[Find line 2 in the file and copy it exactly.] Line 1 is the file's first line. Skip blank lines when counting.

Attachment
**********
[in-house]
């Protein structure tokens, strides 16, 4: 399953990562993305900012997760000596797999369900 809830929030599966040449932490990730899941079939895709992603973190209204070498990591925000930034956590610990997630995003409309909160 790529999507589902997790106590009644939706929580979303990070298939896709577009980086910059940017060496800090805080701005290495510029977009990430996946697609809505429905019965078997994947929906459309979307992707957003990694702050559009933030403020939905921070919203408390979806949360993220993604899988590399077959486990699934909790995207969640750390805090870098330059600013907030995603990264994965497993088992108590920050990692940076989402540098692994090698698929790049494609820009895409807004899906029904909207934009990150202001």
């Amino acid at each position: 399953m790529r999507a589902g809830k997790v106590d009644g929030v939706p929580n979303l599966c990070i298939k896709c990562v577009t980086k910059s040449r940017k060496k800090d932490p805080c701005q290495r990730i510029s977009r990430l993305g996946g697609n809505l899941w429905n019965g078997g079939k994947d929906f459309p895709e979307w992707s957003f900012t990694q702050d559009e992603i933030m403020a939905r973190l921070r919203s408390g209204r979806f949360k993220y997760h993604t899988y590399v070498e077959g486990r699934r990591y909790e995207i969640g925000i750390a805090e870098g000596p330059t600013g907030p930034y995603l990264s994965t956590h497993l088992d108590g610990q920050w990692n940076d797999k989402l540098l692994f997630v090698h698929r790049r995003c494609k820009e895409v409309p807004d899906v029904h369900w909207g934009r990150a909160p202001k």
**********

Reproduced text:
């Protein structure tokens, strides 16, 4: 399953990562993305900012997760000596797999369900 809830929030599966040449932490990730899941079939895709992603973190209204070498990591925000930034956590610990997630995003409309909160 790529999507589902997790106590009644939706929580979303990070298939896709577009980086910059940017060496800090805080701005290495510029977009990430996946697609809505429905019965078997994947929906459309979307992707957003990694702050559009933030403020939905921070919203408390979806949360993220993604899988590399077959486990699934909790995207969640750390805090870098330059600013907030995603990264994965497993088992108590920050990692940076989402540098692994090698698929790049494609820009895409807004899906029904909207934009990150202001």